Monthly Archives: September 2012

Alnwick is served by a mainline station, but it doesn’t stop in the town, but at a stop called ‘Alnmouth for Alnwick’. In fact the station isn’t in Alnmouth either, but in Hipsburn, a little shopless cluster of small estates on the edge of Lesbury, a one-pub old village between Alnmouth and Alnwick. Which is to say, if you didn’t know the place you’d probably say it was in the middle of nowhere.

Look at a map of the area and you’ll see the telltale white flourish of a disused railway line – the branch line which connected Alnwick with the mainline stop until its closure in the 1960s. There’s a permissive path (permitted by the Northumberland Estate, of course) along much of the course of the line. It can’t get into the town because of the A1 bypass; when it hits that it turns hard right and runs alongside, past a couple of ponies, and exits on to the Alnmouth Road. Today I start the walk at this point. This stretch is pretty difficult at this time of year – nettles and brambles and gorse spread across the path so that I have to wade through, and the nesh dogs hop and scurry between the thorns.

Once we get on to the path of the line itself it gets easier. It’s not a proper ‘trail’ really, though there’s work afoot to improve it. Half way along, walking with fields of yellow stubble on either side, we meet a gang of two or three men and some plant, doing something or other to maintain the bridge which the path suddenly shoots out across. In the long term there’s a plan to reinstate the line as a railway, and/or in the meantime a cycle path to the station.

It’s odd. Current access to the path is difficult, though I like the quietness, which would surely be reduced if a new cycle path was trumpeted. And a cycle path would help me get to the station for work – a new rail link wold be even more useful. It’s the kind of local infrastructure whose loss via Beeching is widely considered a tragedy. And yet if trains ran along here, I’d lose one of my dog-walking routes. Indeed, our nostalgia about the railways must be sustained partly by the walks we can take along flat, straight, tree-overhung paths. Plonk new lines and cables and access points etc on those paths to bring back rail as a reality, and perhaps the nostalgia might diminish.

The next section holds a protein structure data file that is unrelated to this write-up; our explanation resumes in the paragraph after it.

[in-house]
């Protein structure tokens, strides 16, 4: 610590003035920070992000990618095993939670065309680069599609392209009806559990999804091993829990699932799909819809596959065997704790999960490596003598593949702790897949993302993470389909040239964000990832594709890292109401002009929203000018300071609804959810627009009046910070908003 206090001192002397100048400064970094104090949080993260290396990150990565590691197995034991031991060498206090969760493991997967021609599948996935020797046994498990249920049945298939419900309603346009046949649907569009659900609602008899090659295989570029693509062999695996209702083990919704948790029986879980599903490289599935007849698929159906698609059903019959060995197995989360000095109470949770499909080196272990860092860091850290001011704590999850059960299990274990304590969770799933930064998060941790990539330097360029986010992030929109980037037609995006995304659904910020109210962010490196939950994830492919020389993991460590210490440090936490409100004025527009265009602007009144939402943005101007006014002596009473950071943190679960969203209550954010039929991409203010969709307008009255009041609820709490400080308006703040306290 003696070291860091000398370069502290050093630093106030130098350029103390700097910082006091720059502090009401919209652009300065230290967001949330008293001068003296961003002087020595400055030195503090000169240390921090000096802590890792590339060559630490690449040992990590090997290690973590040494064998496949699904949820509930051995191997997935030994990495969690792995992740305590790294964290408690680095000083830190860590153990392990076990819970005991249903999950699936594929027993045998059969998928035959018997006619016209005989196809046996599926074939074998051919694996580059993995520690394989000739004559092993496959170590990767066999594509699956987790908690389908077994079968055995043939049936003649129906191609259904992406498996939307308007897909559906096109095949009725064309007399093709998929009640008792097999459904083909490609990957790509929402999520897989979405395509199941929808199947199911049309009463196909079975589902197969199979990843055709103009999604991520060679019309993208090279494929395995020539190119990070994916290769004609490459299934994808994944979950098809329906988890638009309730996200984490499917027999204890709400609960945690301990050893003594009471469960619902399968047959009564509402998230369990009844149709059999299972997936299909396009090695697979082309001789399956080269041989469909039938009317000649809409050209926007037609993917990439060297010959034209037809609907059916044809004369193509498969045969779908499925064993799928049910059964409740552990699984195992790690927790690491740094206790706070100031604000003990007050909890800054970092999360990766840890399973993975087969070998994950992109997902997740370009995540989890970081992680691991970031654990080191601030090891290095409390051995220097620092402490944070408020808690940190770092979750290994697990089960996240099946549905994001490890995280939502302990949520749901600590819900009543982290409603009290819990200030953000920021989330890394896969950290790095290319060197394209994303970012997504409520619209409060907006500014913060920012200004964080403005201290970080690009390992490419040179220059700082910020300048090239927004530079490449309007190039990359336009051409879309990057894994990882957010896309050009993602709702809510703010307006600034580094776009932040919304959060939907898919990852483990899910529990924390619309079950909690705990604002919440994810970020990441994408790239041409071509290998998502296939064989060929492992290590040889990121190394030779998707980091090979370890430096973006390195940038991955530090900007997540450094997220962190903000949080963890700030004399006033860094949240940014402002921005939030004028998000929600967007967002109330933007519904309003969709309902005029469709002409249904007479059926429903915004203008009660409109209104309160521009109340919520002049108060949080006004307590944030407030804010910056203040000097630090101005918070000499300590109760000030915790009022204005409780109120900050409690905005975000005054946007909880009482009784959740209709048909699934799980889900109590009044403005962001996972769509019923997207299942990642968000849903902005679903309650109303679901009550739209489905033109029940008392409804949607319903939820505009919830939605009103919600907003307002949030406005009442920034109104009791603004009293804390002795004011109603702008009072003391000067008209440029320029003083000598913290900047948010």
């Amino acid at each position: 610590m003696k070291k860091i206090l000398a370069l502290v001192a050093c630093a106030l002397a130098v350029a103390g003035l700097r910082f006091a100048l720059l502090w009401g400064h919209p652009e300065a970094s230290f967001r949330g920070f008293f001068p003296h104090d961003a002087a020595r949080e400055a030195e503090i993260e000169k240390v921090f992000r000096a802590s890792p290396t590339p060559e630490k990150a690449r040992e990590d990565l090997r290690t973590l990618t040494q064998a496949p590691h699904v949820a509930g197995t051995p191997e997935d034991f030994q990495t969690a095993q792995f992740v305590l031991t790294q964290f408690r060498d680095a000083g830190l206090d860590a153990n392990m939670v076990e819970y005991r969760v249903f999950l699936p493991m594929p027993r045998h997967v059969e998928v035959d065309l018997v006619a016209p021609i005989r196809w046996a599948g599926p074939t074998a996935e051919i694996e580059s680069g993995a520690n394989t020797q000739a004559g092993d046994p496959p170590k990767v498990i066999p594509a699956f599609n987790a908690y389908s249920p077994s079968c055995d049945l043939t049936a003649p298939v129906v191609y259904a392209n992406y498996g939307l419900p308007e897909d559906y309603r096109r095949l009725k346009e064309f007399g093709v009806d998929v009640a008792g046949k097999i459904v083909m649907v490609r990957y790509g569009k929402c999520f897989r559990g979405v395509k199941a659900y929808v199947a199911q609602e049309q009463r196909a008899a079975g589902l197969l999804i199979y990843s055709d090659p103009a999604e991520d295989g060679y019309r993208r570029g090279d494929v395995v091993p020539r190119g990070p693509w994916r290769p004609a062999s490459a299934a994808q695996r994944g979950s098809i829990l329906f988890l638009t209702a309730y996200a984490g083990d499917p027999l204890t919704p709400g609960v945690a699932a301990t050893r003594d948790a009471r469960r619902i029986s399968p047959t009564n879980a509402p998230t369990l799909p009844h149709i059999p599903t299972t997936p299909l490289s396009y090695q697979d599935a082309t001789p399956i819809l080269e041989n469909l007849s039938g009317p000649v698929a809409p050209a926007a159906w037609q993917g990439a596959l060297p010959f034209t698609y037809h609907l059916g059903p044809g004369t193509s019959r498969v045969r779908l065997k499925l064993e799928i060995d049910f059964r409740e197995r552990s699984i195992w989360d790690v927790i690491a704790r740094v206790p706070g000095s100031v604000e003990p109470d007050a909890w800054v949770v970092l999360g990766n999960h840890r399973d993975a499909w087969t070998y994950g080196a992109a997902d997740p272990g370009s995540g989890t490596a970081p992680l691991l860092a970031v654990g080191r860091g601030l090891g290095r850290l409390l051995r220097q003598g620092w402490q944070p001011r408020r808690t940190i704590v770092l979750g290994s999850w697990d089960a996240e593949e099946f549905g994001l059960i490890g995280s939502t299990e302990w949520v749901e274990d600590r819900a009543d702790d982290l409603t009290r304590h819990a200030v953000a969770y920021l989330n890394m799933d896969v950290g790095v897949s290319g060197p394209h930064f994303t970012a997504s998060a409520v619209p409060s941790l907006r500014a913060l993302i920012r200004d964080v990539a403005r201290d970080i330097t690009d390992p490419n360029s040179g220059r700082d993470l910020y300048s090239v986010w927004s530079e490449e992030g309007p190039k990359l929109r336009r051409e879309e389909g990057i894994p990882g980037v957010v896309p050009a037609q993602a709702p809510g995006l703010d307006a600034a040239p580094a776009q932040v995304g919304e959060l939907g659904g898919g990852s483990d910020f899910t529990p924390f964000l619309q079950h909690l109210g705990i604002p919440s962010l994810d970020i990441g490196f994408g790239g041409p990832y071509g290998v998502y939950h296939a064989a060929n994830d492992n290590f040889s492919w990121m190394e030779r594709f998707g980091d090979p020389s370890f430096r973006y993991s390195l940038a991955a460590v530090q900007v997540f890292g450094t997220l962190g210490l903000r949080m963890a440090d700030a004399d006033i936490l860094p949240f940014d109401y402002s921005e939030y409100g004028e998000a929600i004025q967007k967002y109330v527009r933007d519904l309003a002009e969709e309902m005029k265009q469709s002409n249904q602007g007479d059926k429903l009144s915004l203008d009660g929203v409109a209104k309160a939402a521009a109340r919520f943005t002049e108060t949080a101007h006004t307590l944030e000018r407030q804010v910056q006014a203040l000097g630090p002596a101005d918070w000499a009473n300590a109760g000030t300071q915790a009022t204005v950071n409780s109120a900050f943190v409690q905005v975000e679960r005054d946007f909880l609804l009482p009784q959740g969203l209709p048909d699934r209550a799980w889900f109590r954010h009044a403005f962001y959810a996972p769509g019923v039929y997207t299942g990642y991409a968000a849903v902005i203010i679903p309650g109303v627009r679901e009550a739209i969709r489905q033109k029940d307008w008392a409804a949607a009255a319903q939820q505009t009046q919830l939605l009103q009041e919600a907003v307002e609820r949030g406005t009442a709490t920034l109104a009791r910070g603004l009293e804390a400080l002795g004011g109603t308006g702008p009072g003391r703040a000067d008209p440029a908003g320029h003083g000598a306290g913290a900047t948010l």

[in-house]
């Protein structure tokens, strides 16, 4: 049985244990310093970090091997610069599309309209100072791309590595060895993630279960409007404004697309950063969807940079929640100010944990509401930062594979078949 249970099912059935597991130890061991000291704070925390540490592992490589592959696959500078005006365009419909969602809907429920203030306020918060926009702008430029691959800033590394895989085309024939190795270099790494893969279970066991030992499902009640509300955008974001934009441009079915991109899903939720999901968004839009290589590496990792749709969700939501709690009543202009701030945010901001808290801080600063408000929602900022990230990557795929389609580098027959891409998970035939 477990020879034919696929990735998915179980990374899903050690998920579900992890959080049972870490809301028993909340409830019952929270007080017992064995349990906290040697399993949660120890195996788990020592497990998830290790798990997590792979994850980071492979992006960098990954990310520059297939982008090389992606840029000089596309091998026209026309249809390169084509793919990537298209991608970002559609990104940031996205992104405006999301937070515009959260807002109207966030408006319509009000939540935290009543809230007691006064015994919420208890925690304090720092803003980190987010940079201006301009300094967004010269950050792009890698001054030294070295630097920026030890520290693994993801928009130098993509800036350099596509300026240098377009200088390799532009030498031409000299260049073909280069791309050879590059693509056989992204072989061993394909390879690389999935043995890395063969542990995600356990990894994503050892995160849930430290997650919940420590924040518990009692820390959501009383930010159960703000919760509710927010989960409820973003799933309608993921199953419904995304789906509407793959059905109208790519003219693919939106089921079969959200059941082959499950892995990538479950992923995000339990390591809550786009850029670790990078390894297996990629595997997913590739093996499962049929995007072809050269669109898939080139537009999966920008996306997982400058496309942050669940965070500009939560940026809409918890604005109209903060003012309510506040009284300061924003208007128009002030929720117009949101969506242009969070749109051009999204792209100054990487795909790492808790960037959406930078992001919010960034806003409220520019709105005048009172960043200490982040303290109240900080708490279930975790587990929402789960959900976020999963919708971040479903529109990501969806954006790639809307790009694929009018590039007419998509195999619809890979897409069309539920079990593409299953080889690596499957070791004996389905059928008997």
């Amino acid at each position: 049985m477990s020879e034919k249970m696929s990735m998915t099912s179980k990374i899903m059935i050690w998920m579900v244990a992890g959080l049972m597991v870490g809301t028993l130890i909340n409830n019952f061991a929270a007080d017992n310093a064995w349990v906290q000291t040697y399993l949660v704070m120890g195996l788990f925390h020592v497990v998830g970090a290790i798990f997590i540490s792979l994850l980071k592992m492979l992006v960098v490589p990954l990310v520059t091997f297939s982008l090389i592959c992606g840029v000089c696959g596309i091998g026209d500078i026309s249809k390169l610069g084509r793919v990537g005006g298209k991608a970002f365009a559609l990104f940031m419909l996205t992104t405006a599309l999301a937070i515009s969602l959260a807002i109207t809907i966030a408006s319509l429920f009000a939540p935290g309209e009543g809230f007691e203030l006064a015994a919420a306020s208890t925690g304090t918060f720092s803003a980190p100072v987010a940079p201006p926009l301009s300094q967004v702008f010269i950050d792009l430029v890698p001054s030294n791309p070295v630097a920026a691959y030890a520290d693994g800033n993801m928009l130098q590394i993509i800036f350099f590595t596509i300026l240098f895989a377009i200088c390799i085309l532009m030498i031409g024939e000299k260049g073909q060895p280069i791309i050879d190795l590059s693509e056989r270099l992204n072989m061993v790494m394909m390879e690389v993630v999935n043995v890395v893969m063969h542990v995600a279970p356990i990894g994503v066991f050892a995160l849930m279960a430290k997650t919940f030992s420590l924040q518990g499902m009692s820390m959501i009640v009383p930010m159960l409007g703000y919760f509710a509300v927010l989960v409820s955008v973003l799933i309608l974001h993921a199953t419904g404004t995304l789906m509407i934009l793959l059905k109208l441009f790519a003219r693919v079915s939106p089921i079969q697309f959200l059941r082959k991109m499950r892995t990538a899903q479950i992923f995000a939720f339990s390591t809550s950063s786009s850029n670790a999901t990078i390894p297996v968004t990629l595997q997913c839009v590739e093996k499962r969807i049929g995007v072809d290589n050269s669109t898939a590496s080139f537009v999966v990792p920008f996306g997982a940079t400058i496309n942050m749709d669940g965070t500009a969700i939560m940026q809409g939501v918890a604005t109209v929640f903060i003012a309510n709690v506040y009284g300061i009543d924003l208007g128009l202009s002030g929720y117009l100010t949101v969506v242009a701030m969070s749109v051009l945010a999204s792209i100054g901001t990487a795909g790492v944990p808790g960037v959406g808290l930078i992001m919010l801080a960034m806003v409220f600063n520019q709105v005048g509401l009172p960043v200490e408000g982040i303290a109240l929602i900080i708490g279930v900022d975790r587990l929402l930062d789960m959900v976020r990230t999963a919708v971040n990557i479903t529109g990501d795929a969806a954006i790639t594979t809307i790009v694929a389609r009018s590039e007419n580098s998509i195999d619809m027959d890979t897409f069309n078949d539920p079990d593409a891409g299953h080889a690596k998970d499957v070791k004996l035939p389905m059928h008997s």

After a while the path goes under a little bridge. We leave the line, cross the bridge and drop down a farm track towards the river. In theory you can cross the river via some stepping stones, but I’ve never seen the river low enough to cross. The track turns right to a farm, but we head off left along the bottom of the stubble fields, with the river on our right, then after a while climb through a field of cows to the Alnmouth Road.


When you go down Sewage Lane, instead of turning off right and heading under the A1 you can follow the road round to the left, past the sewage works, and head across two or three fields of usually empty pasture towards a the housing estate that forms one edge of the town. (There’s one herd of lovely, placid Lincoln Red cattle, including calves and bull, which rotates round the fields; even when they’re in the one you want to go through, they’re no trouble, even for a cowophobe like me.) Sometimes for a shorter walk we head up through the estate and then walk back out along Alnmouth Road. But today we struck out right through more fields, roughly parallel to the river, till we reached the road which heads up to Denwick. On the other side of the road is the wall which marks the edge of Alnwick Castle & Garden:


Then over the bridge, with posh balustrade only on the side facing the Castle:


On the other side of the bridge we head back along the other riverbank, through a little stand of woods and then  some big, flat fields which are used as sheep pasture but presumably began their lives as floodplains. After a while we go under the A1 and swing back to arrive at the springy footbridge over the Aln, and from there we head home.